Pollock is no 'Pollck'

2008-04-05 00:00

ON Saturday, the Sharks played their last game at home for a while and came away with a less than impressive win over the Reds. It was a game that made the Sharks supporters wonder if they got the new laws under control or not.

In South Africa, the name Pollock is synonymous with great sportsmen of our generation who ooze class, ability and talent. The same cannot be said of Chris Pollock (New Zealand), who refereed the game at the Absa Stadium last week. He was clearly out of his depth. He started off fidgety and nervous and when he spoke to the players, he lifted his eyebrows and forehead in such a way that showed he was obviously not comfortable on the field.

It also showed in the game, as he made some puzzling calls that frustrated me as a spectator. The first was in the 16th minute, when he penalised Ruan Pienaar for breaking away from the scrum before Kankowski picked up the ball. Now this was a full-arm penalty and cost the Sharks three points. The fact is that in the Super 14 the backs have to be five metres back from the scrum, but if the attacking backline encroaches on the five metres, the opposing backline may also close the space down. There seems to be a different set of rules that apply to the scrumhalf. He may now not break away from the scrum before the ball has left the scrum.

Pienaar broke away from the scrum and Kankowski picked up the ball from the base of the scrum and fed the ball wide to Pienaar, who sped away in what seemed to be a well-planned move. Pollock stopped them in their tracks and blew Pienaar for offside. A perplexed-looking Johan Muller could not understand what had happened. For my own sanity, I phoned a top Super 14 official and asked him for some clarity. I was told that the referees were made aware this past week that if the scrumhalf breaks away before the ball has left the scrum, he must retire to the five metre offside line. Nice for Sanzar to let the referees know, but not the players or coaches.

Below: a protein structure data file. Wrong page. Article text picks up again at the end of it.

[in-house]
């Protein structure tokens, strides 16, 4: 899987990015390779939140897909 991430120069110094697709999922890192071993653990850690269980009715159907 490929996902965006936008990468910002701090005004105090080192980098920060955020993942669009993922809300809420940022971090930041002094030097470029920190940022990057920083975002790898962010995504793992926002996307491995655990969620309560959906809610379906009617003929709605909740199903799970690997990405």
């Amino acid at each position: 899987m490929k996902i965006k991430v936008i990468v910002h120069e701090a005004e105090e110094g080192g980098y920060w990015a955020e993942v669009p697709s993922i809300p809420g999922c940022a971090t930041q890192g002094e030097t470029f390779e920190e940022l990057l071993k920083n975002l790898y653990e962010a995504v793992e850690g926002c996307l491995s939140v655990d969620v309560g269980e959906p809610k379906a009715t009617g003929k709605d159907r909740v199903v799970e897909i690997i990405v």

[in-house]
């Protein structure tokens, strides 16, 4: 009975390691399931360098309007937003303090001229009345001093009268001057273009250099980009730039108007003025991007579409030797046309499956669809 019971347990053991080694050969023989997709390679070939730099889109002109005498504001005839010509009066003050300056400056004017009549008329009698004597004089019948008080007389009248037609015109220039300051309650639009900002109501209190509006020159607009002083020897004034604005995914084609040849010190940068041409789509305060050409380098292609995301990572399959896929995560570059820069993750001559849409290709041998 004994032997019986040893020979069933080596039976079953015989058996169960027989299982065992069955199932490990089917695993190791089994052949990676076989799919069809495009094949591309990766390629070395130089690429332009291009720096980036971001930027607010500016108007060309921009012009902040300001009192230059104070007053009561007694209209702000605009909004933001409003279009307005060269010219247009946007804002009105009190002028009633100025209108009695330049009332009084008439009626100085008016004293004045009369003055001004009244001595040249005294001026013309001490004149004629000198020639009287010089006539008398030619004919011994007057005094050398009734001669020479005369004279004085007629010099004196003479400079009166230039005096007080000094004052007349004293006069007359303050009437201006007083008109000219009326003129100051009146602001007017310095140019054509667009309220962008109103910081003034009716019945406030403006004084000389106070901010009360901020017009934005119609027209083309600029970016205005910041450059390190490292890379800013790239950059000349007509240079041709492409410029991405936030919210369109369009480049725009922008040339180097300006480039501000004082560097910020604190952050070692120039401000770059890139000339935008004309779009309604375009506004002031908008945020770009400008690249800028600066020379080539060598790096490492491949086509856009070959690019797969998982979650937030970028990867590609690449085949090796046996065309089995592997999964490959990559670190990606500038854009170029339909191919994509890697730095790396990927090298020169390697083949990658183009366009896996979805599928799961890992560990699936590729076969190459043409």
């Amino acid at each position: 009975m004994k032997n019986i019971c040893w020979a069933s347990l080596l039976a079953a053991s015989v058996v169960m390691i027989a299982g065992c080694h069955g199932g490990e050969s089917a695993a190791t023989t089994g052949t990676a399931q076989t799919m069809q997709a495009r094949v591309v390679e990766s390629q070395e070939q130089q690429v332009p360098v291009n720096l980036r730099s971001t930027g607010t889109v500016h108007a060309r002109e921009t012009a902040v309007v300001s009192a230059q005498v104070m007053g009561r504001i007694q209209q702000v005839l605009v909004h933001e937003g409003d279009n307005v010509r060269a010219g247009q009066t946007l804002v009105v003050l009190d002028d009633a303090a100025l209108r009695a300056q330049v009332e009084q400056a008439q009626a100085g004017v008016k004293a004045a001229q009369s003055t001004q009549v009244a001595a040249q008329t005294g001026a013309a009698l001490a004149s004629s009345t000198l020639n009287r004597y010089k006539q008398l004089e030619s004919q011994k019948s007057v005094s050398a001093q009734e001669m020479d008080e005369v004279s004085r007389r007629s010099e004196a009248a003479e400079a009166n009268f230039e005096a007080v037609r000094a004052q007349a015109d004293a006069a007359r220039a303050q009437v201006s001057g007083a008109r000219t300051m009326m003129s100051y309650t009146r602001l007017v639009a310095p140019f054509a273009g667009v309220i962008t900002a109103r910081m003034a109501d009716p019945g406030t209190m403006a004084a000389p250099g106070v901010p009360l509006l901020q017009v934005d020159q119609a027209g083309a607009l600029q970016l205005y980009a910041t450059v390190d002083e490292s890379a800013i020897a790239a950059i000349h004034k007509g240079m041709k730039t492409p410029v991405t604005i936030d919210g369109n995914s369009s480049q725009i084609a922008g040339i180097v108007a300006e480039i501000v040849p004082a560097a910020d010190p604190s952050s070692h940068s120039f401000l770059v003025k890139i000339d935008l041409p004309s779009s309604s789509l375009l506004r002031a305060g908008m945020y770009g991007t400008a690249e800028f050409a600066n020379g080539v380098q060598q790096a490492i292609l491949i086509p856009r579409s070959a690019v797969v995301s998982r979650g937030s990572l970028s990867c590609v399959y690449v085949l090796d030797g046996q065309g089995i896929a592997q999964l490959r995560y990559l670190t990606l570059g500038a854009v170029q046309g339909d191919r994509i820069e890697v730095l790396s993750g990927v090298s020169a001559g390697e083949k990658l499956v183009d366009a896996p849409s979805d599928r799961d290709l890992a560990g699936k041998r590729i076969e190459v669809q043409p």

This was not as frustrating as the constant lack of policing of the offside lines at the scrum. At one stage, the TV replay picked up that the flankers of the Reds were not even bound to the scrum the majority of the time throughout the match. What possible freedom would the backs have had if they got the space to run at the Reds? There is no doubt that the Sharks must have the best loose forwards in the Super 14 and it was so frustrating not to see them being able to play their natural game.

Pollock failed in every way to police this area of the game and has done so in all of his previous efforts this season. Although the Sharks won, we cannot accept such an inept performance, because we will encounter him again this season and the shoe might just be on the other foot.

The other controversy from last week was that the Reds claimed that the Sharks played with 16 men for more than two minutes when Craig Burden was allowed to enter the field of play in the 68th minute of the match and affected a try-saving tackle on Chris Latham before order was restored.

The Reds have now appealed to Sanzar and are hoping to get a bonus point from the match. The other consequence is that the Sharks might even get fined by Sanzar for contravening the laws of the game. The last time a team was fined for the same offence was England in the 2003 World Cup, where they picked up a hefty Aus$20 000 fine.

A lot of administrators want to blame the fourth and fifth officials for the infraction, but my experience is that in the last quarter of the game, the sideline traffic becomes virtually unmanageable. It still remains the responsibility of the team managers to ensure there is no miscommunication between the officials and the teams. However, some overseas managers are a law unto themselves. My experience with the Sharks manager, Trevor Barnes, is that he is well-prepared and extremely thorough and this might just have been a refereeing error.

Well, if you got frustrated with Pollock, spare a thought for the Bulls last week as they got robbed of a great victory over the Blues in Auckland by some dubious refereeing by James Leckie of Australia.

The two Blues tries were controversial and have provoked numerous arguments over the past week.

Even Andre Watson, manager of referees at Saru, openly criticised Leckie for his performance. It comes a bit late as I last year already complained bitterly about Leckie in my column and now his performance this past weekend cost the Bulls the match.

•Michael Katzenellenbogen is a former Test and Super referee and lives in Pietermaritzburg.

•Your views to refscorner@mweb.co.za

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